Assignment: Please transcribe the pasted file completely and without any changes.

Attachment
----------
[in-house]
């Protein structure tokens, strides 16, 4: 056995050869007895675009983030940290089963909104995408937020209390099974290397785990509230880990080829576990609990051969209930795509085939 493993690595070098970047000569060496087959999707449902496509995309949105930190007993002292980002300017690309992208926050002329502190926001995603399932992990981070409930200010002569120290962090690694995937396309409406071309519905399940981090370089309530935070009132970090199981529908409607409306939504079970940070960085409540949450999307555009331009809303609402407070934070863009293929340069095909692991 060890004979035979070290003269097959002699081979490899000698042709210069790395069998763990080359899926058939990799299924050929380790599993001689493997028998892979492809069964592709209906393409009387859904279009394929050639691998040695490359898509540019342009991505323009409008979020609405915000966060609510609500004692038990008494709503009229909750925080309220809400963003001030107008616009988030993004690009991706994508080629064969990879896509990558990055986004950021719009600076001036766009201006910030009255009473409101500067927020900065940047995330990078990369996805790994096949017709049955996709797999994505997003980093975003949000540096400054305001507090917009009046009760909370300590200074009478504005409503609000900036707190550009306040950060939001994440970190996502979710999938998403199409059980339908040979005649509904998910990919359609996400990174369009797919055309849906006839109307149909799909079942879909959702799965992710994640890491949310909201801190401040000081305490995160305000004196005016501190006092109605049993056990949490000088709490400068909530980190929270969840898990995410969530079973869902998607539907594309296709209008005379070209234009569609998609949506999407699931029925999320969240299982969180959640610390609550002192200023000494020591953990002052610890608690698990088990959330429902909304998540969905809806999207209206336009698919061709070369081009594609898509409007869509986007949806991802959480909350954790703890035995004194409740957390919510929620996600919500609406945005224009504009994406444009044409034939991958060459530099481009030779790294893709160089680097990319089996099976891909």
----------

[in-house]
């Protein structure tokens, strides 16, 4: 056995050869007895675009983030940290089963909104995408937020209390099974290397785990509230880990080829576990609990051969209930795509085939 493993690595070098970047000569060496087959999707449902496509995309949105930190007993002292980002300017690309992208926050002329502190926001995603399932992990981070409930200010002569120290962090690694995937396309409406071309519905399940981090370089309530935070009132970090199981529908409607409306939504079970940070960085409540949450999307555009331009809303609402407070934070863009293929340069095909692991 060890004979035979070290003269097959002699081979490899000698042709210069790395069998763990080359899926058939990799299924050929380790599993001689493997028998892979492809069964592709209906393409009387859904279009394929050639691998040695490359898509540019342009991505323009409008979020609405915000966060609510609500004692038990008494709503009229909750925080309220809400963003001030107008616009988030993004690009991706994508080629064969990879896509990558990055986004950021719009600076001036766009201006910030009255009473409101500067927020900065940047995330990078990369996805790994096949017709049955996709797999994505997003980093975003949000540096400054305001507090917009009046009760909370300590200074009478504005409503609000900036707190550009306040950060939001994440970190996502979710999938998403199409059980339908040979005649509904998910990919359609996400990174369009797919055309849906006839109307149909799909079942879909959702799965992710994640890491949310909201801190401040000081305490995160305000004196005016501190006092109605049993056990949490000088709490400068909530980190929270969840898990995410969530079973869902998607539907594309296709209008005379070209234009569609998609949506999407699931029925999320969240299982969180959640610390609550002192200023000494020591953990002052610890608690698990088990959330429902909304998540969905809806999207209206336009698919061709070369081009594609898509409007869509986007949806991802959480909350954790703890035995004194409740957390919510929620996600919500609406945005224009504009994406444009044409034939991958060459530099481009030779790294893709160089680097990319089996099976891909």